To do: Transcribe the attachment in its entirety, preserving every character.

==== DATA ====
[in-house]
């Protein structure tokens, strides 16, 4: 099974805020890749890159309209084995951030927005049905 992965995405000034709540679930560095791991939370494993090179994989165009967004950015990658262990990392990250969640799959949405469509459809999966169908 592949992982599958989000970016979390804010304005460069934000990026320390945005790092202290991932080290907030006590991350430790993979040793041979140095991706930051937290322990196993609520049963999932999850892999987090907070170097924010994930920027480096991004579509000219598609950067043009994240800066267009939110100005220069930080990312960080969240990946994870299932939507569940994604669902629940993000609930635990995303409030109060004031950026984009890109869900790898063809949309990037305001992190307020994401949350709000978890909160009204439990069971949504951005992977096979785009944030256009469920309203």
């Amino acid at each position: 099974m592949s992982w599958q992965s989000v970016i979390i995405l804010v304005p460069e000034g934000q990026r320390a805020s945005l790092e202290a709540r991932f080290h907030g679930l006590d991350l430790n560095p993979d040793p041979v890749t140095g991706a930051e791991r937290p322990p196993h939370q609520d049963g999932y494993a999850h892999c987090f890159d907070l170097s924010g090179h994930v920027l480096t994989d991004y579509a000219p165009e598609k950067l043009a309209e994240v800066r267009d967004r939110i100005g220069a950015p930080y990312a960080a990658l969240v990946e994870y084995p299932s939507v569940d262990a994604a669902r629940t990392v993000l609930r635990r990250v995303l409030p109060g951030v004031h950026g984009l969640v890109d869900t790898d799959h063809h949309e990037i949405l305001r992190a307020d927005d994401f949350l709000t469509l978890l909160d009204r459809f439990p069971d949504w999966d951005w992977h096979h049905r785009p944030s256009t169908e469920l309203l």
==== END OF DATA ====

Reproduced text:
[in-house]
């Protein structure tokens, strides 16, 4: 099974805020890749890159309209084995951030927005049905 992965995405000034709540679930560095791991939370494993090179994989165009967004950015990658262990990392990250969640799959949405469509459809999966169908 592949992982599958989000970016979390804010304005460069934000990026320390945005790092202290991932080290907030006590991350430790993979040793041979140095991706930051937290322990196993609520049963999932999850892999987090907070170097924010994930920027480096991004579509000219598609950067043009994240800066267009939110100005220069930080990312960080969240990946994870299932939507569940994604669902629940993000609930635990995303409030109060004031950026984009890109869900790898063809949309990037305001992190307020994401949350709000978890909160009204439990069971949504951005992977096979785009944030256009469920309203």
């Amino acid at each position: 099974m592949s992982w599958q992965s989000v970016i979390i995405l804010v304005p460069e000034g934000q990026r320390a805020s945005l790092e202290a709540r991932f080290h907030g679930l006590d991350l430790n560095p993979d040793p041979v890749t140095g991706a930051e791991r937290p322990p196993h939370q609520d049963g999932y494993a999850h892999c987090f890159d907070l170097s924010g090179h994930v920027l480096t994989d991004y579509a000219p165009e598609k950067l043009a309209e994240v800066r267009d967004r939110i100005g220069a950015p930080y990312a960080a990658l969240v990946e994870y084995p299932s939507v569940d262990a994604a669902r629940t990392v993000l609930r635990r990250v995303l409030p109060g951030v004031h950026g984009l969640v890109d869900t790898d799959h063809h949309e990037i949405l305001r992190a307020d927005d994401f949350l709000t469509l978890l909160d009204r459809f439990p069971d949504w999966d951005w992977h096979h049905r785009p944030s256009t169908e469920l309203l």